Vice spins the wheels of this third gritty procedural following Bangkok 8 (2003) and Bangkok Tattoo (2005) and featuring Buddhist Thai policeman Sonchai Jitpleecheep.
It begins with bangs and whimpers as Sonchai and his sometime associate, FBI agent Kimberley Jones, react emotionally as they view a snuff film that appears to record a notorious prostitute’s murder. The dead woman (Damrong) was Sonchai’s former lover—a fact that compromises and energizes the investigation that permits Burdett to conduct another mordant whirlwind tour of Bangkok’s darkest places as well as the even seamier environs of the Internet. The story, narrated in Sonchai’s urbane weary voice, is filled with intriguing nuggets of Buddhist wisdom and custom (e.g., “color-coding” for dress appropriate to specific days of the week) and graced by brief but telling appearances of such recurring characters as Sonchai’s Myrna Loy–like wife Chanya, his amoral entrepreneur mother Nong and his superior officer Colonel Vikorn (a meth addict whose ratiocinative powers remain blessedly unclouded). Assisted by his transsexual partner Lek, and a convicted cinematographer (“Yammy”) whose price for providing inside blue-movie info is the right to make “artistic” porn films (i.e., with plots), Sonchai labors to ignore the ghosts of his own self-indulgent past while pursuing a comic-operatic gallery of suspects: Damrong’s former husband (and pimp?) Daniel Baker; low-life–loving prosperous businessman Khun Tanakan; tireless porn stud Stanislaus Kowlovski; and Damrong’s brother Gamon, a priest whose path to righteousness may have been financed by his big sister’s illicit earnings. The trail leads to Cambodia, the history of Damrong’s wretched family and a savage exercise in investigative technique known as “the elephant game.” The plot sputters, but Burdett holds our attention throughout a breezy tale reminiscent of the late, great Ross Thomas’s byzantine Asian-inflected capers.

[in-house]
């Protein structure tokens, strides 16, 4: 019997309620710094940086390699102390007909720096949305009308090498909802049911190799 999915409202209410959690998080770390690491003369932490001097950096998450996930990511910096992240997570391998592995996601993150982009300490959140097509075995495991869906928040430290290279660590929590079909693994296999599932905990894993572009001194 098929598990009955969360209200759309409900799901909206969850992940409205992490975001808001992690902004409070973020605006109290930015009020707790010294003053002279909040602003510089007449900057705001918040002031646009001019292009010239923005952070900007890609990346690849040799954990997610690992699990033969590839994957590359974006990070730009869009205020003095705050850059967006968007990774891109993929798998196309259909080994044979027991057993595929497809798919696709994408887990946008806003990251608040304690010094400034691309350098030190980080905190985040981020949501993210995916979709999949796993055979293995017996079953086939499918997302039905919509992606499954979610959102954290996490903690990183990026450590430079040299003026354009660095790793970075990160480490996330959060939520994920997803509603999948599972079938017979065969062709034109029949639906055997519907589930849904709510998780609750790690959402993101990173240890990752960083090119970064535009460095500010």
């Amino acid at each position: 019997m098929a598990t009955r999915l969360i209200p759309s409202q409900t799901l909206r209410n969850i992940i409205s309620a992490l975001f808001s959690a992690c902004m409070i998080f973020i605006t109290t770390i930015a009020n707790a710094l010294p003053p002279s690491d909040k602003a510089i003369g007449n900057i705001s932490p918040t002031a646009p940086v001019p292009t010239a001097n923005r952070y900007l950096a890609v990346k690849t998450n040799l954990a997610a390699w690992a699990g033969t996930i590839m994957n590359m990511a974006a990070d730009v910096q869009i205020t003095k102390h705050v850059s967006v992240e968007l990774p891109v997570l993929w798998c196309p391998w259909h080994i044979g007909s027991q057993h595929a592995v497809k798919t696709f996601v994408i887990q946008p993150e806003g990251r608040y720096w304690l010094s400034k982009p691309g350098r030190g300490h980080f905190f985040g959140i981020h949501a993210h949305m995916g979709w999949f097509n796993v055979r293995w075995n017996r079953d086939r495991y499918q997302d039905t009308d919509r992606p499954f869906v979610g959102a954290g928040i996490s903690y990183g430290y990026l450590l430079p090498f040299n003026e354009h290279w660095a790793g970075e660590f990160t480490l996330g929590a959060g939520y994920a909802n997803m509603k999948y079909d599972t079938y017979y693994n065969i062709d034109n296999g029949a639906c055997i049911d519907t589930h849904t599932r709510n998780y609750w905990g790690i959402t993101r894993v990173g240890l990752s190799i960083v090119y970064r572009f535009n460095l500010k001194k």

Not for your Agatha Christie–loving maiden aunt, but good grisly fun for those who like their noir rated NC-17.